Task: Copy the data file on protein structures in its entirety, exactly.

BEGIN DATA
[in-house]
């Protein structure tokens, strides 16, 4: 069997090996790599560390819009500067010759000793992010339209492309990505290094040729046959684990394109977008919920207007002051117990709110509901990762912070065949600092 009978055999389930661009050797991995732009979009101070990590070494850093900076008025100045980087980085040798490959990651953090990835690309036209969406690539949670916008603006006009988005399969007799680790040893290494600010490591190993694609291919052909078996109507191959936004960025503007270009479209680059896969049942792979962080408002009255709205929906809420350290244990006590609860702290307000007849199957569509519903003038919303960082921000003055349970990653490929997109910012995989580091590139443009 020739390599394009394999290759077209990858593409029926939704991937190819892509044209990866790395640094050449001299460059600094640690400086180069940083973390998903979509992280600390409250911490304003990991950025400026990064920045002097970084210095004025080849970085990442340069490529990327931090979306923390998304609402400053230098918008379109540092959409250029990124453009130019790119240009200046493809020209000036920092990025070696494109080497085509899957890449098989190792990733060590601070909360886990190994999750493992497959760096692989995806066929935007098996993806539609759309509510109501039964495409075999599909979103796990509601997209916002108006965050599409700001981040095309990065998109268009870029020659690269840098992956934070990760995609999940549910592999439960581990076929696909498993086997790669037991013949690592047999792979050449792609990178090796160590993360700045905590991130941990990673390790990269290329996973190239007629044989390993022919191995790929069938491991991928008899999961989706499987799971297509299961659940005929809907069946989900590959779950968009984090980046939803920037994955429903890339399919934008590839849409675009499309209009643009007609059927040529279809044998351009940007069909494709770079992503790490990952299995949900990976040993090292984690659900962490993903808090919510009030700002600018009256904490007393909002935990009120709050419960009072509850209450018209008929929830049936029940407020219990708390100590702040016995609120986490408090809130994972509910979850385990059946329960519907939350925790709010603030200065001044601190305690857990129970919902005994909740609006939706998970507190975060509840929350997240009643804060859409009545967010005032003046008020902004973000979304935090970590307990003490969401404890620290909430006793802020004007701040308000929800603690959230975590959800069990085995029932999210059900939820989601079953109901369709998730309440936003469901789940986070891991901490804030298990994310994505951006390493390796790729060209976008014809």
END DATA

[in-house]
């Protein structure tokens, strides 16, 4: 069997090996790599560390819009500067010759000793992010339209492309990505290094040729046959684990394109977008919920207007002051117990709110509901990762912070065949600092 009978055999389930661009050797991995732009979009101070990590070494850093900076008025100045980087980085040798490959990651953090990835690309036209969406690539949670916008603006006009988005399969007799680790040893290494600010490591190993694609291919052909078996109507191959936004960025503007270009479209680059896969049942792979962080408002009255709205929906809420350290244990006590609860702290307000007849199957569509519903003038919303960082921000003055349970990653490929997109910012995989580091590139443009 020739390599394009394999290759077209990858593409029926939704991937190819892509044209990866790395640094050449001299460059600094640690400086180069940083973390998903979509992280600390409250911490304003990991950025400026990064920045002097970084210095004025080849970085990442340069490529990327931090979306923390998304609402400053230098918008379109540092959409250029990124453009130019790119240009200046493809020209000036920092990025070696494109080497085509899957890449098989190792990733060590601070909360886990190994999750493992497959760096692989995806066929935007098996993806539609759309509510109501039964495409075999599909979103796990509601997209916002108006965050599409700001981040095309990065998109268009870029020659690269840098992956934070990760995609999940549910592999439960581990076929696909498993086997790669037991013949690592047999792979050449792609990178090796160590993360700045905590991130941990990673390790990269290329996973190239007629044989390993022919191995790929069938491991991928008899999961989706499987799971297509299961659940005929809907069946989900590959779950968009984090980046939803920037994955429903890339399919934008590839849409675009499309209009643009007609059927040529279809044998351009940007069909494709770079992503790490990952299995949900990976040993090292984690659900962490993903808090919510009030700002600018009256904490007393909002935990009120709050419960009072509850209450018209008929929830049936029940407020219990708390100590702040016995609120986490408090809130994972509910979850385990059946329960519907939350925790709010603030200065001044601190305690857990129970919902005994909740609006939706998970507190975060509840929350997240009643804060859409009545967010005032003046008020902004973000979304935090970590307990003490969401404890620290909430006793802020004007701040308000929800603690959230975590959800069990085995029932999210059900939820989601079953109901369709998730309440936003469901789940986070891991901490804030298990994310994505951006390493390796790729060209976008014809």